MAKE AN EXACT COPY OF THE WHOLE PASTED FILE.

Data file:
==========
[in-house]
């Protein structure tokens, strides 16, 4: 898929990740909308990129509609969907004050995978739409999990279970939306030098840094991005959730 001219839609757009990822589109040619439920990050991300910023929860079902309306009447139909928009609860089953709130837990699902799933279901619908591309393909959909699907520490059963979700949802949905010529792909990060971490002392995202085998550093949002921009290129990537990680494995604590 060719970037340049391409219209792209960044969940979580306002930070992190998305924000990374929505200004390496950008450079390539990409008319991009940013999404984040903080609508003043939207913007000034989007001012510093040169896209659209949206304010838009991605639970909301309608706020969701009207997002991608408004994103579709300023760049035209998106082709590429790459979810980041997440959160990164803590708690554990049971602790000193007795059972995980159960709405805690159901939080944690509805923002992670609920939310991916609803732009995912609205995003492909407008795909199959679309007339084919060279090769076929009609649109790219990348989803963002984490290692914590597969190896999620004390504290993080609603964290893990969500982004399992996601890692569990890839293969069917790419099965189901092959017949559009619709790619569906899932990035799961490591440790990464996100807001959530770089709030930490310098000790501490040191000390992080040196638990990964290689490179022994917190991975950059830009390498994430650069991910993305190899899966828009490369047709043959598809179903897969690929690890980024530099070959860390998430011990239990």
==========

[in-house]
């Protein structure tokens, strides 16, 4: 898929990740909308990129509609969907004050995978739409999990279970939306030098840094991005959730 001219839609757009990822589109040619439920990050991300910023929860079902309306009447139909928009609860089953709130837990699902799933279901619908591309393909959909699907520490059963979700949802949905010529792909990060971490002392995202085998550093949002921009290129990537990680494995604590 060719970037340049391409219209792209960044969940979580306002930070992190998305924000990374929505200004390496950008450079390539990409008319991009940013999404984040903080609508003043939207913007000034989007001012510093040169896209659209949206304010838009991605639970909301309608706020969701009207997002991608408004994103579709300023760049035209998106082709590429790459979810980041997440959160990164803590708690554990049971602790000193007795059972995980159960709405805690159901939080944690509805923002992670609920939310991916609803732009995912609205995003492909407008795909199959679309007339084919060279090769076929009609649109790219990348989803963002984490290692914590597969190896999620004390504290993080609603964290893990969500982004399992996601890692569990890839293969069917790419099965189901092959017949559009619709790619569906899932990035799961490591440790990464996100807001959530770089709030930490310098000790501490040191000390992080040196638990990964290689490179022994917190991975950059830009390498994430650069991910993305190899899966828009490369047709043959598809179903897969690929690890980024530099070959860390998430011990239990």